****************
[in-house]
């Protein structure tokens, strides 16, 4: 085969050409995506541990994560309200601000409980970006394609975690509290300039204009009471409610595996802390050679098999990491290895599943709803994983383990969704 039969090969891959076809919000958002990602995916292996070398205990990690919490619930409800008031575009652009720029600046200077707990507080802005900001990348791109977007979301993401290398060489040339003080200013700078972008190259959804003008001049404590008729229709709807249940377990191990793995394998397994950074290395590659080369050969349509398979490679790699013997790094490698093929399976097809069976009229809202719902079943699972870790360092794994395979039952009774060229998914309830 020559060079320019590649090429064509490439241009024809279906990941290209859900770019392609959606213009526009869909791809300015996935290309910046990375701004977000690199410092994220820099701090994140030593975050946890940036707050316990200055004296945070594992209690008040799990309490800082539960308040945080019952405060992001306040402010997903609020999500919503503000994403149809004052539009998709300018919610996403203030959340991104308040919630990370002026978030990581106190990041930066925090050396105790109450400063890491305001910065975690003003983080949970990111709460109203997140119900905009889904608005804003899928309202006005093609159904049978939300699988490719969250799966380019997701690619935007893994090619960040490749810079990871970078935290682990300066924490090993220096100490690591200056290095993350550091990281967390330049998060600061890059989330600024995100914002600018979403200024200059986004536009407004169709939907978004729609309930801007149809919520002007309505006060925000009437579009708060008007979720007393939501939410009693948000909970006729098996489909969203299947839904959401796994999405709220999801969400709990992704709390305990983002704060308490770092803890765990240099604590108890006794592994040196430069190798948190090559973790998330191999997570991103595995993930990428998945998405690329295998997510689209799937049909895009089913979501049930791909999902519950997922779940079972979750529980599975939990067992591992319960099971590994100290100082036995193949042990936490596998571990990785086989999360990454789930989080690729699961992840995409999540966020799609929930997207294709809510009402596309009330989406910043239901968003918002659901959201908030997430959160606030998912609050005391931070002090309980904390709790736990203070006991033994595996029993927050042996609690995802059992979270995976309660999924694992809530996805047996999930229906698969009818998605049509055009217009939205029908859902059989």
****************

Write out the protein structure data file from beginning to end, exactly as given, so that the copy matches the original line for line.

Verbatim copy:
[in-house]
């Protein structure tokens, strides 16, 4: 085969050409995506541990994560309200601000409980970006394609975690509290300039204009009471409610595996802390050679098999990491290895599943709803994983383990969704 039969090969891959076809919000958002990602995916292996070398205990990690919490619930409800008031575009652009720029600046200077707990507080802005900001990348791109977007979301993401290398060489040339003080200013700078972008190259959804003008001049404590008729229709709807249940377990191990793995394998397994950074290395590659080369050969349509398979490679790699013997790094490698093929399976097809069976009229809202719902079943699972870790360092794994395979039952009774060229998914309830 020559060079320019590649090429064509490439241009024809279906990941290209859900770019392609959606213009526009869909791809300015996935290309910046990375701004977000690199410092994220820099701090994140030593975050946890940036707050316990200055004296945070594992209690008040799990309490800082539960308040945080019952405060992001306040402010997903609020999500919503503000994403149809004052539009998709300018919610996403203030959340991104308040919630990370002026978030990581106190990041930066925090050396105790109450400063890491305001910065975690003003983080949970990111709460109203997140119900905009889904608005804003899928309202006005093609159904049978939300699988490719969250799966380019997701690619935007893994090619960040490749810079990871970078935290682990300066924490090993220096100490690591200056290095993350550091990281967390330049998060600061890059989330600024995100914002600018979403200024200059986004536009407004169709939907978004729609309930801007149809919520002007309505006060925000009437579009708060008007979720007393939501939410009693948000909970006729098996489909969203299947839904959401796994999405709220999801969400709990992704709390305990983002704060308490770092803890765990240099604590108890006794592994040196430069190798948190090559973790998330191999997570991103595995993930990428998945998405690329295998997510689209799937049909895009089913979501049930791909999902519950997922779940079972979750529980599975939990067992591992319960099971590994100290100082036995193949042990936490596998571990990785086989999360990454789930989080690729699961992840995409999540966020799609929930997207294709809510009402596309009330989406910043239901968003918002659901959201908030997430959160606030998912609050005391931070002090309980904390709790736990203070006991033994595996029993927050042996609690995802059992979270995976309660999924694992809530996805047996999930229906698969009818998605049509055009217009939205029908859902059989």